Fracking trespass law changes move forward despite huge public opposition.

Guardian: “Fracking will take place below Britons’ homes without their permission after ministers rejected 40,000 objections to controversial changes to trespass laws.
“The UK government argued that the current ability for people to block shale gas development under their property would lead to significant delays and that the legal process by which companies can force fracking plans through was costly, time-consuming and disproportionate.
There were a total of 40,647 responses to a consultation on the move to give oil and gas companies underground access without needing to seek landowners’ permission, with 99% opposing the legal changes. Setting aside the 28,821 responses submitted via two NGO campaigns, 92% of the remaining responses objected to the proposals.
The government response to the consultation, published online on the eve of the parliamentary vote on military strikes against Islamic militants in Iraq, concluded: “Having carefully considered the consultation responses, we believe that the proposed policy remains the right approach to underground access and that no issues have been identified that would mean that our overall policy approach is not the best available solution.”
New laws will now be passed giving automatic access for gas and oil development below 300m and a notification and compensation scheme will be run by the industry on a voluntary basis.
“It is essential that we make the most of home-sourced energy and start exploring the natural energy supplies beneath our feet. As the cleanest fossil fuel shale gas provides a bridge to much greener future,” said a statement from the Department of Energy and Climate Change. “By removing barriers to deep underground drilling access, we are speeding up oil and gas and deep geothermal energy exploration. ”
The Conservative energy minister, Matt Hancock, said: “These new rules will help Britain to explore the great potential of our national shale gas and geothermal resources, as we work towards a greener future – and open up thousands of new jobs in doing so.”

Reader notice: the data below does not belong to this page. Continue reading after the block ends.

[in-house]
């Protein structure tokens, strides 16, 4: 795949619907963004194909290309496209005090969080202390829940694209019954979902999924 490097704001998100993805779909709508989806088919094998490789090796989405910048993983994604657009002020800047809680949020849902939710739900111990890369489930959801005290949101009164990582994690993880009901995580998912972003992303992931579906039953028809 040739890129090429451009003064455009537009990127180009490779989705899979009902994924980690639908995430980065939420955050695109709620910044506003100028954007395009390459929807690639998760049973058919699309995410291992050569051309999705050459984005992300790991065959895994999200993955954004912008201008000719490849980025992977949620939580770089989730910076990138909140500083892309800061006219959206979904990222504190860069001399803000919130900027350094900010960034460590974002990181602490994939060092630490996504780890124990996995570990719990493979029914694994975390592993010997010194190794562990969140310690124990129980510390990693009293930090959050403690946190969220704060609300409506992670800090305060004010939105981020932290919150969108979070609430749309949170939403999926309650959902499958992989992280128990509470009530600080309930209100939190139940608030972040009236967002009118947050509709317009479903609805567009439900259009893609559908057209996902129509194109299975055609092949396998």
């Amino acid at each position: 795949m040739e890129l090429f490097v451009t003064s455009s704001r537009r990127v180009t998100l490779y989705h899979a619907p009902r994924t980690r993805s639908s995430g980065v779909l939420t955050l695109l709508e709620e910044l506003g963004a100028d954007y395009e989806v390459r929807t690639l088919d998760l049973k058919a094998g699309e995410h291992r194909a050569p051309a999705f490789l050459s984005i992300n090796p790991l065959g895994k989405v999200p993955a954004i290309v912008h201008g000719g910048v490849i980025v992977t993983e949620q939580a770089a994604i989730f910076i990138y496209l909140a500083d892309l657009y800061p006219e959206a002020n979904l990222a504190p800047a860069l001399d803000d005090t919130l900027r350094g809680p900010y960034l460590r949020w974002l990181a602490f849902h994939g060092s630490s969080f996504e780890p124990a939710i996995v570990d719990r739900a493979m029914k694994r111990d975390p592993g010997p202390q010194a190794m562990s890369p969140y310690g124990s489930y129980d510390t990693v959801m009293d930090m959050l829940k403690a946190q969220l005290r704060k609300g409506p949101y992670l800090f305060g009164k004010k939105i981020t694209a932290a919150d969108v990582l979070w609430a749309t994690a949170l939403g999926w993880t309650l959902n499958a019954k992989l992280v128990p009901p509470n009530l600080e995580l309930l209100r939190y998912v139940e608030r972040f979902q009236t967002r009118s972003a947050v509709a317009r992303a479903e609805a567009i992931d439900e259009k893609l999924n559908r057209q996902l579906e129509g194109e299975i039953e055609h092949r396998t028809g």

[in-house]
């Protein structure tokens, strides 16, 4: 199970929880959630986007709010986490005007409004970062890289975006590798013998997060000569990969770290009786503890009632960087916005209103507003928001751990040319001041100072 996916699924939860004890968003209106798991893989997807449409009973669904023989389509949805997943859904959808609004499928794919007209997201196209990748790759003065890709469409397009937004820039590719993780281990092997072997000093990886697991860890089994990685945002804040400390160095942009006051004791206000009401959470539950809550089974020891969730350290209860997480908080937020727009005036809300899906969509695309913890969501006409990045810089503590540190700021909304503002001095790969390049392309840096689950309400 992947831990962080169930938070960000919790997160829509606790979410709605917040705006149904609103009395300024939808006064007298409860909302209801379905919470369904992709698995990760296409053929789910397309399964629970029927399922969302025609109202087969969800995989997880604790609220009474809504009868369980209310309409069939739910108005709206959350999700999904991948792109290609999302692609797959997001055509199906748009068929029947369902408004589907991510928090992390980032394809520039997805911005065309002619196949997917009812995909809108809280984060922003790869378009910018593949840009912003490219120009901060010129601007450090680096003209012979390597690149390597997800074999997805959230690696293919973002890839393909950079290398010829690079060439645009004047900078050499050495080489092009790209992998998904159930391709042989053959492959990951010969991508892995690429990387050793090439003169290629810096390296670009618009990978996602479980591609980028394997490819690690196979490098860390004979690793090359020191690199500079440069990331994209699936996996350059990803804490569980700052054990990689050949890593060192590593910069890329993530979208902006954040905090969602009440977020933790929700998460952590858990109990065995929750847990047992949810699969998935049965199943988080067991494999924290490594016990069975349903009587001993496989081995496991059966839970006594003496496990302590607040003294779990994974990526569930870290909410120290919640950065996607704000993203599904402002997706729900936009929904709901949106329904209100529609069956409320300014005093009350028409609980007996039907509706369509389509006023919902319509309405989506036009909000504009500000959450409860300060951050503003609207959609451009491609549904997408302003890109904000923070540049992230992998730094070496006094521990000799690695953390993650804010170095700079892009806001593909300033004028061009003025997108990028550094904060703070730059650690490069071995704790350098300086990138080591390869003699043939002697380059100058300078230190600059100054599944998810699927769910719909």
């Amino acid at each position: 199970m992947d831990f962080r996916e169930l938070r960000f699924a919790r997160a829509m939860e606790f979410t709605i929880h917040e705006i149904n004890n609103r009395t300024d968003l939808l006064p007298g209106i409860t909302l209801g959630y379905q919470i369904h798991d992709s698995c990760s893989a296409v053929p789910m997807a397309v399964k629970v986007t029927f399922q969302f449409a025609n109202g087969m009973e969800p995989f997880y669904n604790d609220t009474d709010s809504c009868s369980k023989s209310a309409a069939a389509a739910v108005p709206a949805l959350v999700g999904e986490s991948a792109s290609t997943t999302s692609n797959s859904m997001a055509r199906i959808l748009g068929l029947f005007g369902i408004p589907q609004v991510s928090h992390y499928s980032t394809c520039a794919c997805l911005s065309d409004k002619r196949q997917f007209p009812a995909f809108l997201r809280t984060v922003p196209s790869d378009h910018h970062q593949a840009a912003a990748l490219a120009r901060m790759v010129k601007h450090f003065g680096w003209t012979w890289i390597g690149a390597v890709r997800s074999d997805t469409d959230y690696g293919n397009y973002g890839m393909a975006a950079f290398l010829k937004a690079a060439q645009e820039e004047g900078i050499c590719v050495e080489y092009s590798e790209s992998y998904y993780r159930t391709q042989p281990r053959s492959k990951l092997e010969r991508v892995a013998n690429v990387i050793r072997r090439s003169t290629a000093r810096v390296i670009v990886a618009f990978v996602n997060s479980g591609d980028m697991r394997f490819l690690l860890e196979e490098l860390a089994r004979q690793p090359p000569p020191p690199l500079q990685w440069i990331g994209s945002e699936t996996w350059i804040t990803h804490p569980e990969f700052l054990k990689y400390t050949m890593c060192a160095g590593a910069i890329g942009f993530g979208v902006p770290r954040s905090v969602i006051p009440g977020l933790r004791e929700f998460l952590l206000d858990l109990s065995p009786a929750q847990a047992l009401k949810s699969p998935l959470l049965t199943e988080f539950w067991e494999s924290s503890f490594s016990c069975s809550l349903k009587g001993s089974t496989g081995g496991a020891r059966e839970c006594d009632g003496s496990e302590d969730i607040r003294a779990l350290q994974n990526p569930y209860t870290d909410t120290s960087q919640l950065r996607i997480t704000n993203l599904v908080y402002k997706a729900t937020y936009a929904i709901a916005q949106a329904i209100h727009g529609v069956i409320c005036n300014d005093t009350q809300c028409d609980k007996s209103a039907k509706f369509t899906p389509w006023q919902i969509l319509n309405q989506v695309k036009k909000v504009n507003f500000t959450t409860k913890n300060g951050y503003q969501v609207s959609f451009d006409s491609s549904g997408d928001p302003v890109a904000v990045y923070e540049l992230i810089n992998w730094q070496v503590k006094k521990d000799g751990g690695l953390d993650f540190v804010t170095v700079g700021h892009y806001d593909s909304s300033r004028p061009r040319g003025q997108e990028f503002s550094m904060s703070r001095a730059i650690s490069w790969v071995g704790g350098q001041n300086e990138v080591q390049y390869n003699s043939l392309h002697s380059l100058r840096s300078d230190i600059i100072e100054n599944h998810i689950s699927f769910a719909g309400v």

“This is an important day for the future of energy supply in the UK,” said Ken Cronin, chief executive of the industry’s trade body, UK Onshore Oil and Gas (UKOOG). “Landowners on the surface will not notice this underground activity [usually a mile deep] and it will have no impact on their day-to-day lives.”
But Green Party MP Caroline Lucas said: “This sham consultation exposes the government’s disregard for the growing public concern about the major environmental and health risks of fracking. The decision to deny people the right to say no to fracking under their own homes is outrageous. It shows that ministers are putting the greed of oil and gas companies above the public interest in tackling climate change.”The changes to the trespass laws were also criticised by Scotland’s energy minister Fergus Ewing: “UK government proposals to remove the right of Scottish householders to object to drilling under their homes, without so much as debate in the Scottish parliament, flies in the face of Scotland’s cautious, considered and evidence based approach on this issue. It is also fundamentally an issue affecting land ownership rights.”
Earlier in September, the planning committee of the South Downs National Park Authority voted unanimously to reject an application by Celtique Energie to undertake exploratory drilling as a precursor to fracking at Fernhurst in West Sussex.”